Inulins - Thse are a group of naturally occurring fructose-containing oligosaccharides. In commercially available products, the inulins are usually derived from the roots of chicory (Cichorium intybus) and Jerusalem artichokes, (Helianthus tuberosus); other plant sources include dandelion, burdock, wild yam, jicama, agave, onion, and garlic. Inulins stimulate the growth of Bifidobacterium species in the large intestine.
Most commercially available products that contain prebiotics for pets use the roots of chicory as their source. Chicory, also known as "Blue Sailor" grows wild along the highways throughout the Midwest United States. Roasted chicory roots are often used as a coffee substitute, and chicory coffee is considered a treat in some parts of the country. Dogs seem to like the bitter taste of chicory, and chicory root is also used to improve the texture of some human foods, which may add to its appeal for dogs.
There are several other classifications of prebiotics, including: soy oligosaccharides, lactilol, lactosucrose, pyrodextrins, and isomalto- and xylo-oligosaccharides. Many of these are being used, in Japan and other countries as either food supplements or for treating specific diseases. Some are still considered experimental and can only be used by prescription in the U.S., though many are now being commercially developed here.
Interestingly, it has been found that human milk also contains a significant level of unique oligosaccharides, which are similar to the fructo-oligosaccharides. These prebiotics are known to provide various health-promoting properties for the infant, including: protecting the baby's intestinal tract from unwanted pathogenic bacteria, lowering the risk of diarrhea, modulating important immune responses in the baby, and, according to recent evidence, helping prevent skin allergies.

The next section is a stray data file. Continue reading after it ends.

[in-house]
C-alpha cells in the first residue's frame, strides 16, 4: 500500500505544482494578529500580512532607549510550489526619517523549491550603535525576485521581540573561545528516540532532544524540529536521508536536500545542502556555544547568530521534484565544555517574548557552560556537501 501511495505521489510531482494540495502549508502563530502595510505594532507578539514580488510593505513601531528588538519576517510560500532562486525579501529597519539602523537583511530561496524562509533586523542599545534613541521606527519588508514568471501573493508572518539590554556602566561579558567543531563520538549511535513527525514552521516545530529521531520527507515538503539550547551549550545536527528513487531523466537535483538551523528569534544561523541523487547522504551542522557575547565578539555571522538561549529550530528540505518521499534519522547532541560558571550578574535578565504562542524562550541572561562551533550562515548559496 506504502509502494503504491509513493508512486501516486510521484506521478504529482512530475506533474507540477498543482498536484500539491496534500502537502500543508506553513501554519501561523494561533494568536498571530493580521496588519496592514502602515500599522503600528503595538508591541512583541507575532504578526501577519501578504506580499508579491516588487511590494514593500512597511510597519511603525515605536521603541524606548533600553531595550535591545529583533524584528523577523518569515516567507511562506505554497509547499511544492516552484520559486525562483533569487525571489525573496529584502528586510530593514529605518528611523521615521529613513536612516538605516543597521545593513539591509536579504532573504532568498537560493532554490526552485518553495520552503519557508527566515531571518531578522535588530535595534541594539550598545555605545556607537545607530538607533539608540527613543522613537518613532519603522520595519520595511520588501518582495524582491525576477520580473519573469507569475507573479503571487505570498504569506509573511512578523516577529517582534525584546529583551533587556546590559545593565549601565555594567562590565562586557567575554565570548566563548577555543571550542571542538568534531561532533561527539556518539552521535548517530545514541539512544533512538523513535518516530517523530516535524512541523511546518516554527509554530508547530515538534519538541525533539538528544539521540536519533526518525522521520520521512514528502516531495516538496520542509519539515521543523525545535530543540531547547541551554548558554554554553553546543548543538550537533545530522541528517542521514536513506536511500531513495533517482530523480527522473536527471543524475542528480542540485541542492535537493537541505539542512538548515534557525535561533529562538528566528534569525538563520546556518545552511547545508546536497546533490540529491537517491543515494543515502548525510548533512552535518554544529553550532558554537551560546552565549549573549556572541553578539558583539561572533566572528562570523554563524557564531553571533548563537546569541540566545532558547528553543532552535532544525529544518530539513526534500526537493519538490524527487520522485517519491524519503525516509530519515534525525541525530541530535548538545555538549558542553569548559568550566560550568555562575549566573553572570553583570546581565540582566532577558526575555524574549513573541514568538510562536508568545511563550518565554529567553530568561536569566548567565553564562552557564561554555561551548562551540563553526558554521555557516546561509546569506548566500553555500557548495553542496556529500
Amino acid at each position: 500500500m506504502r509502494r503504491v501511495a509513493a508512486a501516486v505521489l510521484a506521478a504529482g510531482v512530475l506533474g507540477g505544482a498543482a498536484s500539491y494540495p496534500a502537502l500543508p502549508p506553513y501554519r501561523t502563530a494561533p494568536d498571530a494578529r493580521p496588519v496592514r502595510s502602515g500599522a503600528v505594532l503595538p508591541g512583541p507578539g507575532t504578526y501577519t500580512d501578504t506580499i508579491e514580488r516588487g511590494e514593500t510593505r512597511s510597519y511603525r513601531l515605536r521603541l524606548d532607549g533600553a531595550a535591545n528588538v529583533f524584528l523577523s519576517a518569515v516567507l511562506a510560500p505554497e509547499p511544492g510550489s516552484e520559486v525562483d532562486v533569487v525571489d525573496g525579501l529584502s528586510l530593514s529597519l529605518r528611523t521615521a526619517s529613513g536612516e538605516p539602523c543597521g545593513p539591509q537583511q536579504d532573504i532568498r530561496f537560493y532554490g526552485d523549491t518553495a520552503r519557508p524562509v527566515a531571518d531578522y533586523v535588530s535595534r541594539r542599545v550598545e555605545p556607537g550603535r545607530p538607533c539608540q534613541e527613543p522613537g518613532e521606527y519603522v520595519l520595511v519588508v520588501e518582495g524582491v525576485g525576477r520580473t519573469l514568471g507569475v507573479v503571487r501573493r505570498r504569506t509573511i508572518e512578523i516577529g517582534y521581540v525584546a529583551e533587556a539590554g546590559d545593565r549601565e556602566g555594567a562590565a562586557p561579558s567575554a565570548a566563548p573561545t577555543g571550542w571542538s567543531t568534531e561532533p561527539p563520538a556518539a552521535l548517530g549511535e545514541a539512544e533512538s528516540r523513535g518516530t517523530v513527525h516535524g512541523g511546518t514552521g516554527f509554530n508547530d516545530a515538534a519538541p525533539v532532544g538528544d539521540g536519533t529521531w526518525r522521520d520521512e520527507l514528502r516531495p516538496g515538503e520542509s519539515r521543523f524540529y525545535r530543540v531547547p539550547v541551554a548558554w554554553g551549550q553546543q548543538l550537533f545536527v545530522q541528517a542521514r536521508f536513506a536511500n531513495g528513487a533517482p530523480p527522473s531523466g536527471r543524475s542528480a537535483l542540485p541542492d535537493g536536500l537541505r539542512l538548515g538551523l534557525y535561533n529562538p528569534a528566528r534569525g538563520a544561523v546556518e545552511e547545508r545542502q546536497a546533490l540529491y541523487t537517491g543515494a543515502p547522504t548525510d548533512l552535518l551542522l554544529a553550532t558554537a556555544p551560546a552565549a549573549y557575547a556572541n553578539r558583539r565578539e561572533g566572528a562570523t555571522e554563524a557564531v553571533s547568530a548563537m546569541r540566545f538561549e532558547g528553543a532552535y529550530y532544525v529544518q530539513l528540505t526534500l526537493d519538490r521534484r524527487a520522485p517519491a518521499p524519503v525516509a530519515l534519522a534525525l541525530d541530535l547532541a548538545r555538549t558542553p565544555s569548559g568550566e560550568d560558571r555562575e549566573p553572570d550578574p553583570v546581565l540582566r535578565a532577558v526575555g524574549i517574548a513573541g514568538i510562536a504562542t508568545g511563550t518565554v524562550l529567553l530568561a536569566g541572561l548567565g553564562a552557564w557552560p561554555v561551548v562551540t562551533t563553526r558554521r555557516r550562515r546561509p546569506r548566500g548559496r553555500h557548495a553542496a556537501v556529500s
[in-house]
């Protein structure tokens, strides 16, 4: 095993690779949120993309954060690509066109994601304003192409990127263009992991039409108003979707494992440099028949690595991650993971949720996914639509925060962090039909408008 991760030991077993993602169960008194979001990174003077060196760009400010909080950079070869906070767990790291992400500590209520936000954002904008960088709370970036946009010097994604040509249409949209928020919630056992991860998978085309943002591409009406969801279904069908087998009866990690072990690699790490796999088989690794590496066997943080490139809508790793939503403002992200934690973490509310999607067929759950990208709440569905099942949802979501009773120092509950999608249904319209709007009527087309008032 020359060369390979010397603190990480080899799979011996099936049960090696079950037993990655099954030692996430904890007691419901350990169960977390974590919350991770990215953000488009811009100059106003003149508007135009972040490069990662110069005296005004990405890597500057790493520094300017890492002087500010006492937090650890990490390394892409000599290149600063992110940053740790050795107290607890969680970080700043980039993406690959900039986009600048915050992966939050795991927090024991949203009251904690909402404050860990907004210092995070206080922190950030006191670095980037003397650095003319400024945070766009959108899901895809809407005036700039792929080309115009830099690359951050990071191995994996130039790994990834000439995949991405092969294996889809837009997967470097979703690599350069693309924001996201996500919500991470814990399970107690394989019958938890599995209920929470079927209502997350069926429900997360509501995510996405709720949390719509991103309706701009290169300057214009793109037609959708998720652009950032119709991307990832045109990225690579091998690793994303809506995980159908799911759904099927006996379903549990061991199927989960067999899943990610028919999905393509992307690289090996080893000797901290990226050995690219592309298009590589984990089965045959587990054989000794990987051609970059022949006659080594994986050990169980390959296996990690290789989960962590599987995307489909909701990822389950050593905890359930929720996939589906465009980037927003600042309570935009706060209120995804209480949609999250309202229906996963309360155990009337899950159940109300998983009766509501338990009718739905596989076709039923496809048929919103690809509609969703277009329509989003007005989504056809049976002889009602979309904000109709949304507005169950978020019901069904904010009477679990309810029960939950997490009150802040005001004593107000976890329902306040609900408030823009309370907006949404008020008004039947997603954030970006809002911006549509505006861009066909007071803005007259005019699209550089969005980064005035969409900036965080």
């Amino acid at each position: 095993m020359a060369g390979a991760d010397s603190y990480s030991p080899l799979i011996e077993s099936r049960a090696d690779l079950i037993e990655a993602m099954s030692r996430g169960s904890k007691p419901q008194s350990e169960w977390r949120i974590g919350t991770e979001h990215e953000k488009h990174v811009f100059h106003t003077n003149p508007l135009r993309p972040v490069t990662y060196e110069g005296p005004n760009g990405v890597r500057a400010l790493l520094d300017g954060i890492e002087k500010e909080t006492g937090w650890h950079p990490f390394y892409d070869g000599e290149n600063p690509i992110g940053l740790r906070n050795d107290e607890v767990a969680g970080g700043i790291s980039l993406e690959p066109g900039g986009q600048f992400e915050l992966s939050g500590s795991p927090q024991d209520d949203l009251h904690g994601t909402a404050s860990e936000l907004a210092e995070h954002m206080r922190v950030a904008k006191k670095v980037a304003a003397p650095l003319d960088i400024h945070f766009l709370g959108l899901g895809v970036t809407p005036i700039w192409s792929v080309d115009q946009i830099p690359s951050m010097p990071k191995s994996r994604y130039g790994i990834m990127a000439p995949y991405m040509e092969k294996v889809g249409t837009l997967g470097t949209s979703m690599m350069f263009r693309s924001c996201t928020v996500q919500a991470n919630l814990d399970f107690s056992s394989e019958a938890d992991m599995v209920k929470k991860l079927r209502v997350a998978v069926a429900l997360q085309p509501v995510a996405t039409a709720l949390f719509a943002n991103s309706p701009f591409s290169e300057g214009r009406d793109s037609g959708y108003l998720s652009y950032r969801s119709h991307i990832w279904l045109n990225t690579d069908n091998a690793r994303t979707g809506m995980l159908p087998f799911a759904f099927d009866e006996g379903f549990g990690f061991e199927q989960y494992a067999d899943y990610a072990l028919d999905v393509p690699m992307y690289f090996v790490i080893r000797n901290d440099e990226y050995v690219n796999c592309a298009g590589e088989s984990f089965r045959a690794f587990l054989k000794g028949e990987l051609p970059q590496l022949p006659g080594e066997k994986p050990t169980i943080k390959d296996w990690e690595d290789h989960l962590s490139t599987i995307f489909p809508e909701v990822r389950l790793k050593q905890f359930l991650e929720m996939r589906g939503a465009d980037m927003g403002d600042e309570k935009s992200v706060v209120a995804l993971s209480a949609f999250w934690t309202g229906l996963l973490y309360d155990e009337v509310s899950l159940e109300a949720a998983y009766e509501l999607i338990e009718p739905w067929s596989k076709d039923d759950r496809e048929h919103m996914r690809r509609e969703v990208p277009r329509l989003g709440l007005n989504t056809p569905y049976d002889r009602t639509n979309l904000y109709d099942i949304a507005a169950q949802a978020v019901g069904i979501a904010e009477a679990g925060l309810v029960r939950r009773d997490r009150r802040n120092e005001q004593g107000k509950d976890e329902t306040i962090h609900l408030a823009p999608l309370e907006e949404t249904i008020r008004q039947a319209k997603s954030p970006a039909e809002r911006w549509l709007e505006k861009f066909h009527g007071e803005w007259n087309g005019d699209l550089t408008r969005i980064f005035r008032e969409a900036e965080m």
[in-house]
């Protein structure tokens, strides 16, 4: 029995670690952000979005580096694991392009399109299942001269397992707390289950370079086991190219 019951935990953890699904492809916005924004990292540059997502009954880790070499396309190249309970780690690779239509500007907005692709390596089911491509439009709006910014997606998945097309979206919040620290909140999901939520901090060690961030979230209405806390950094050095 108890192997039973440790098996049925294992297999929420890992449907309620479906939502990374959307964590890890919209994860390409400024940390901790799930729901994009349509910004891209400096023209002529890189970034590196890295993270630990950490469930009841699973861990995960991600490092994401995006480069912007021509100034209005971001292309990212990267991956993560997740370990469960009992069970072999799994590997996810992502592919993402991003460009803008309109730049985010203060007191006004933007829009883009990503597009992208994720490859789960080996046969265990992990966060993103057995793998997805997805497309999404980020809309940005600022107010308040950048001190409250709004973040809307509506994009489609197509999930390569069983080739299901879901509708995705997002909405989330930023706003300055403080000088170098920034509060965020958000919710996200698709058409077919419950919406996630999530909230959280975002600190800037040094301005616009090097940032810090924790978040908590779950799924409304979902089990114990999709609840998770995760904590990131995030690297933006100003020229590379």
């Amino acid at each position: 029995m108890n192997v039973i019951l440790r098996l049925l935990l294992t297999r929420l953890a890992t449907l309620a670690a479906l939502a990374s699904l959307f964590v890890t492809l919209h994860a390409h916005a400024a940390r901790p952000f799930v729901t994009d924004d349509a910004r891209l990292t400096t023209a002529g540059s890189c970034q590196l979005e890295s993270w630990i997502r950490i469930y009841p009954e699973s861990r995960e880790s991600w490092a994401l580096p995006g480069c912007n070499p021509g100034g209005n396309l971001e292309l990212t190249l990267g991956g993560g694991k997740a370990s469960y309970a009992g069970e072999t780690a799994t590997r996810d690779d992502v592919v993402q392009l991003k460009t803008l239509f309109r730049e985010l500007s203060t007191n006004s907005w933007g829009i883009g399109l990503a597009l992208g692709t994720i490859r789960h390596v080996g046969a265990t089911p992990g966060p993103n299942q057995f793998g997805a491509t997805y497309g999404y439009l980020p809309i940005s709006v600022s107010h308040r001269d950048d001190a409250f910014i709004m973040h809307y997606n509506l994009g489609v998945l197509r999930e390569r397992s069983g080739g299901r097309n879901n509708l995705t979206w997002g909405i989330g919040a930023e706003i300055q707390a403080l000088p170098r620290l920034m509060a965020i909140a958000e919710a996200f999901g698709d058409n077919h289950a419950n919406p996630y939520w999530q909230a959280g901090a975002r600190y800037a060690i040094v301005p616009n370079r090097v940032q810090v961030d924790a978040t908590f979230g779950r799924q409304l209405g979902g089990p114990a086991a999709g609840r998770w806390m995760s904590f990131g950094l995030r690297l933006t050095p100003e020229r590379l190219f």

Here is how prebiotics work: Prebiotics are essentially health food for probiotics, meaning that they act to enhance the growth and colonization of the good-guy micro-organisms of the intestinal tract, including species of the Bifidobacteria and Lactobacilli bacteria. In addition, prebiotics may have a number of other beneficial actions, including:
Prebiotics may also play a role in improving mineral absorption and thus decrease bone thinning in older (human) patients. And, as mentioned, they may also play a role in the health of the young, especially as related to skin allergies.
Most of the actions of the prebiotics are currently under study, so specific actions are not always known. However, the following is a brief rundown of some possible ways the prebiotics work to enhance health:
Anticarcinogenic (anti-tumor) activity of prebiotics is not well understood, but it may be related to the beneficial bacteria's ability to produce substances that arrest the growth of cancer cells. Prebiotic oligosaccharides may also aid in increasing the concentrations of calcium and magnesium in the colon, which helps control the rate of cell growth.
Finally, vitro and animal data suggests that the bifidobacteria and lactobacilli bacteria can bind to and inactivate some carcinogens, directly inhibit the growth of some tumors, and inhibit bacteria that may convert precarcinogens into carcinogens.